28. 28. Solar Cooling with Photo Voltaic (PV) PanelsWhy are we using a water-cooled chiller system in the PV panelanalysis?The answer is the same as why the first step in putting PV panels ona home is to make the appliances more efficient The cost of the PV system is much more expensive than the cost ofupgrading appliances (in a home) or installing a very efficient coolingsystem (in a building) so it makes economic sense to minimize the PVpanel quantity
29. 29. Solar Cooling with Solar Thermal Panels Evacuated Tubes Sunlight Solar Thermal Panels Hot FluidComfortablyCool Building Absorption Chiller
30. 30. Solar Cooling with Solar Thermal Panels  Single Effect Absorption Cycle Uses Ammonia or Lithium Bromide as a sorbent  Ammonia is an atmospheric pressure cycle, LiBr is under a vacuum  There are very common in applications where there is waste (free) heat like in hospitals and power plants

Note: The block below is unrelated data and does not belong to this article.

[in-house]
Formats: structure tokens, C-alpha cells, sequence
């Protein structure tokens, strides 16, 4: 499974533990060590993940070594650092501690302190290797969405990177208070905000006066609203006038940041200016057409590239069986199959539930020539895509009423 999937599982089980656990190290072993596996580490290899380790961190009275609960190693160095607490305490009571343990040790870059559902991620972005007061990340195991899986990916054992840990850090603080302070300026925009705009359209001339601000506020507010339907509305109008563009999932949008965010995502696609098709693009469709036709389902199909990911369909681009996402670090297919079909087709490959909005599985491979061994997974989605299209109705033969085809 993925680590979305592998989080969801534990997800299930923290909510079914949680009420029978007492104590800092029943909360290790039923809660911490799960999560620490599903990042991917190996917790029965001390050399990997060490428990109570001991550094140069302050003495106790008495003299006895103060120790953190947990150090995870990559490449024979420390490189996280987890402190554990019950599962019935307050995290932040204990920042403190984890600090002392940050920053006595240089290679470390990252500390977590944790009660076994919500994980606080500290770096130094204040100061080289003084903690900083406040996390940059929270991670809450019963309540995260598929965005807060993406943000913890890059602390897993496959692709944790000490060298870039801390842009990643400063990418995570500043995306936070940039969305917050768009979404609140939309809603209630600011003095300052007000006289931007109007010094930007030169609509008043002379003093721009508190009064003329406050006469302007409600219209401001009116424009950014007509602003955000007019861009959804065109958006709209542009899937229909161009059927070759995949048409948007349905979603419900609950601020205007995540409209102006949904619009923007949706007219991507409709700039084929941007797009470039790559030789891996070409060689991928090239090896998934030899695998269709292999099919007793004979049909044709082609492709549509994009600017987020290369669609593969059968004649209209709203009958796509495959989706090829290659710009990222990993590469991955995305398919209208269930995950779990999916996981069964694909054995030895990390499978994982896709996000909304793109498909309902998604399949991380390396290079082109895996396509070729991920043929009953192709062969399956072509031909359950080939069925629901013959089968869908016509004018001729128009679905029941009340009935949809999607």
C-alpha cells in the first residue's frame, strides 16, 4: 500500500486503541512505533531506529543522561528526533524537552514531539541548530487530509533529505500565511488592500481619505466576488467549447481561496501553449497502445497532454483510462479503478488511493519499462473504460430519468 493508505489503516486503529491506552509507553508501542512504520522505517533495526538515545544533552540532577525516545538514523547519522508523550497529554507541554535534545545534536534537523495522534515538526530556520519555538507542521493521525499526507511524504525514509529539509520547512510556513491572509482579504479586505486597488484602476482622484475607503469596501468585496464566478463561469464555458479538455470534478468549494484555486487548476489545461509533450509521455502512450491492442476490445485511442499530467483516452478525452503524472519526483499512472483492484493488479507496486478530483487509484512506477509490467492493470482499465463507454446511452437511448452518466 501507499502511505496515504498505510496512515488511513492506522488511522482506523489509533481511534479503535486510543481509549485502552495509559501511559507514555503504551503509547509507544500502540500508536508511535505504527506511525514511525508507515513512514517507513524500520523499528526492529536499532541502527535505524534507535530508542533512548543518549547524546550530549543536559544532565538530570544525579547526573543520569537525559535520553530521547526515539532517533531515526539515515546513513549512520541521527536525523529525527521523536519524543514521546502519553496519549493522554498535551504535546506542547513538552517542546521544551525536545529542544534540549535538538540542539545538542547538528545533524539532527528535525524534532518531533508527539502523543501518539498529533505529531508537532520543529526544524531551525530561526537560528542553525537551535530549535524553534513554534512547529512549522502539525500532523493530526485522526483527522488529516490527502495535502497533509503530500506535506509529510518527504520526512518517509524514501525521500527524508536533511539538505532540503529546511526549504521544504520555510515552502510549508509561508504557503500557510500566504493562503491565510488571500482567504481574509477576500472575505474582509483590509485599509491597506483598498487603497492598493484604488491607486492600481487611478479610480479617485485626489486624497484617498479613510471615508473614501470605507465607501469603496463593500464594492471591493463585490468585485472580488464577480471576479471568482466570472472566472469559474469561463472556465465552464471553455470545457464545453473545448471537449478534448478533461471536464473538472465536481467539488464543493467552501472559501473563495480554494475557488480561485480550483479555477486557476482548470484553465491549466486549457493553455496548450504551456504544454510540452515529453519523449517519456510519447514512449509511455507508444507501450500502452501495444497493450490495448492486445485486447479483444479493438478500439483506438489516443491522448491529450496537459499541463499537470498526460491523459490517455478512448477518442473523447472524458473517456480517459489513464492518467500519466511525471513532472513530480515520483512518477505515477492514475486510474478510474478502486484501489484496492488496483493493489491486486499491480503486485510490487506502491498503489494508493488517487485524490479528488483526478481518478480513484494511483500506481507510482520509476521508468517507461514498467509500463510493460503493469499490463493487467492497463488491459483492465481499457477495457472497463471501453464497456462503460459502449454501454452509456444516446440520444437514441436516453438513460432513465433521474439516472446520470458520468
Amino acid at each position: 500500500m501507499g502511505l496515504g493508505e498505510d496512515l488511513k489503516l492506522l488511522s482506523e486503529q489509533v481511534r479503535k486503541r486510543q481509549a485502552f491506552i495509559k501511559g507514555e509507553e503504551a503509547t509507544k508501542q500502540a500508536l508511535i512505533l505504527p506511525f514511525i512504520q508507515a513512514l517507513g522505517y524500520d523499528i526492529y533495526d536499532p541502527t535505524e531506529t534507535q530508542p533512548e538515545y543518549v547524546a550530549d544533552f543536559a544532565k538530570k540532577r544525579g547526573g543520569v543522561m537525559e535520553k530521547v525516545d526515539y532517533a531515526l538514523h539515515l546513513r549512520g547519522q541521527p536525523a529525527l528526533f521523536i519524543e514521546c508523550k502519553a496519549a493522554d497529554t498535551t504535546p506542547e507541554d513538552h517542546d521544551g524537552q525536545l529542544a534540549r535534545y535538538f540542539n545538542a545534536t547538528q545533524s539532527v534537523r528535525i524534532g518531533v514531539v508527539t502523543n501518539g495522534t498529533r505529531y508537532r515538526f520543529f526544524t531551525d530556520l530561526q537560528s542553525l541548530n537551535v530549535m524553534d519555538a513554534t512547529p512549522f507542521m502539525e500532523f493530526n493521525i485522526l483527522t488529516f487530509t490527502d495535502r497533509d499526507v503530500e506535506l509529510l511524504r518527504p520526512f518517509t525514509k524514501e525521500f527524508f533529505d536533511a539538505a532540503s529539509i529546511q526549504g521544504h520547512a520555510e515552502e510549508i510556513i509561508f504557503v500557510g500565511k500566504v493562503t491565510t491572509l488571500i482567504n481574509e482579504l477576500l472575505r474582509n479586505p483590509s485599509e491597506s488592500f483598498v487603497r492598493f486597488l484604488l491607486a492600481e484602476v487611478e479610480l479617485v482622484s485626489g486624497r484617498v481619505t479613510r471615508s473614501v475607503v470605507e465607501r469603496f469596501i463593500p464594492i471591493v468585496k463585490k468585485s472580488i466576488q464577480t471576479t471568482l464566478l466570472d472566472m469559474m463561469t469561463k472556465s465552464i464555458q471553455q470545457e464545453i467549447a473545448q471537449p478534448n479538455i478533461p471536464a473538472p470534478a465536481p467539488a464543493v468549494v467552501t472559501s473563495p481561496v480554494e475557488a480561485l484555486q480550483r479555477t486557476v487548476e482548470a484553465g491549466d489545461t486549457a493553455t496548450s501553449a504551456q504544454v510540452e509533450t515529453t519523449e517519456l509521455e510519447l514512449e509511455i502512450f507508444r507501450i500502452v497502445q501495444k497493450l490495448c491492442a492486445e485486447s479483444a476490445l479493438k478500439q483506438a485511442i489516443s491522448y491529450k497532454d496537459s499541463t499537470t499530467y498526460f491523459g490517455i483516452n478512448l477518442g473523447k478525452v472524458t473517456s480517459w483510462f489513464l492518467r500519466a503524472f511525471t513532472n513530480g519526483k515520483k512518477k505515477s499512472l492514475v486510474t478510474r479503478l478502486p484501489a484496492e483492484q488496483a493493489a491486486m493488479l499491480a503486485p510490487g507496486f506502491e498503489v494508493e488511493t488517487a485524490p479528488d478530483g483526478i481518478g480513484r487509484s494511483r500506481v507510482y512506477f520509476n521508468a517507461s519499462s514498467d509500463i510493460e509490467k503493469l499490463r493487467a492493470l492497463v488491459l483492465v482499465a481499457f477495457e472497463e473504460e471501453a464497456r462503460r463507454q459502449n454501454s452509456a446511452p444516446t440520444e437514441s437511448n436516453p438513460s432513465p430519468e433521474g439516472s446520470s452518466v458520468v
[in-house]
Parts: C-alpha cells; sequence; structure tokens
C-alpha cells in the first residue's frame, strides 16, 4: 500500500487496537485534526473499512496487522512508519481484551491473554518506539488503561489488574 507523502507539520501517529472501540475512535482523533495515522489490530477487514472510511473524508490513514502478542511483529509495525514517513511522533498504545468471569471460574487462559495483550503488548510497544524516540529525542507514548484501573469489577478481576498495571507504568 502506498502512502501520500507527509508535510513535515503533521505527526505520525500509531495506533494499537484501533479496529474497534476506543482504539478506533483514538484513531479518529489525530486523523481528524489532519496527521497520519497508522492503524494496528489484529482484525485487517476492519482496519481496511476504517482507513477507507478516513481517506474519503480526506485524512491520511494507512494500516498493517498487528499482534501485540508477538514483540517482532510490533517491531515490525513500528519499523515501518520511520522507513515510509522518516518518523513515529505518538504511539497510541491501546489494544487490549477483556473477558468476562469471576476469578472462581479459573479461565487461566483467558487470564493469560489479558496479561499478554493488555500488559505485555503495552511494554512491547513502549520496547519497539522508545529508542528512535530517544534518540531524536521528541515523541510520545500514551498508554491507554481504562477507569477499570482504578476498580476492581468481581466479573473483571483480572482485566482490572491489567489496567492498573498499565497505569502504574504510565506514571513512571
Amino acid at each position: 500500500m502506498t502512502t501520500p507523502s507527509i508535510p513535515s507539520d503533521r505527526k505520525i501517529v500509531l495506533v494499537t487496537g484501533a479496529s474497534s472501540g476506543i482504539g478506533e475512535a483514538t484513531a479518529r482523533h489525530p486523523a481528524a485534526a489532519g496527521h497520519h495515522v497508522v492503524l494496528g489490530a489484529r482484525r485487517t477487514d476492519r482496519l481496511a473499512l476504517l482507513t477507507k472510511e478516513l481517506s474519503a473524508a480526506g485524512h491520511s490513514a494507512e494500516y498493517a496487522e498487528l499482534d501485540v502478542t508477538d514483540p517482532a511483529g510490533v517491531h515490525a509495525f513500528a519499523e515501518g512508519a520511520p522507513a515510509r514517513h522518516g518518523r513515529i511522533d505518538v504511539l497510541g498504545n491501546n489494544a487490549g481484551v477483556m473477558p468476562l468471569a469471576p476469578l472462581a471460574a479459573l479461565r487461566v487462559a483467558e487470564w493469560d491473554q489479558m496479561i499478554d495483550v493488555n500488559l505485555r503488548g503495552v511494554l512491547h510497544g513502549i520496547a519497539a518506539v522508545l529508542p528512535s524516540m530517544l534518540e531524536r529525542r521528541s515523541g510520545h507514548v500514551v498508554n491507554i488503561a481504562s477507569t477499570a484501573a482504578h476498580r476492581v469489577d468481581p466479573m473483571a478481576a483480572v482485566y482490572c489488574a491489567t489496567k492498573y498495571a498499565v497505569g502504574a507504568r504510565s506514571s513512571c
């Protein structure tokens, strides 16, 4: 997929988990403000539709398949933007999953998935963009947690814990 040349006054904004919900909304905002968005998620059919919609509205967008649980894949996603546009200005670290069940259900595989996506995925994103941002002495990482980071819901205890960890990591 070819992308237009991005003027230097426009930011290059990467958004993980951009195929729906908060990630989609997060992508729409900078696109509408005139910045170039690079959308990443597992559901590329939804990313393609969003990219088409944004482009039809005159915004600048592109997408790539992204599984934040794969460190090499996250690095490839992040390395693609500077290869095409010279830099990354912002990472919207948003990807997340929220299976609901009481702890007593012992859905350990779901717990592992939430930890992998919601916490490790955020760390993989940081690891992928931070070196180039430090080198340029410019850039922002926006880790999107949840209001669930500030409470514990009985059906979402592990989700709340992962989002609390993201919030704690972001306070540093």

31. 31. Solar Cooling with Solar Thermal Panels  Double Effect Absorption Cycle Uses Ammonia or Lithium Bromide as a sorbent  There are other ways to achieve double effect, drawing shown is only one application
32. 32. Solar Cooling with Solar Thermal Panels Coefficient of Performance (COP) = Cooling ÷ Driving Heat Input ≈ 0.7 for single effect (180°F) ≈ 1.3 for double effect (350°F) Evacuated Tubes
33. 33. Comparing Rooftop Solar Cooling OptionsSolar Cooling Efficiency (SCE) = Collection Efficiency * Cooling Efficiency Collection Efficiency = Available solar energy converted to electricity (PV) or heat (Thermal) Cooling Efficiency = Coefficient of Performance (COP) of the refrigeration process SCEPV = 15% Collection Efficiency * 5.0VC = 75% Removed from further SCEST = 50% Collection Efficiency * 0.7SE = 35% consideration Evacuated Tubes SCECST = 65% Collection Efficiency * 1.3DE = 85%Fresnel Concentrator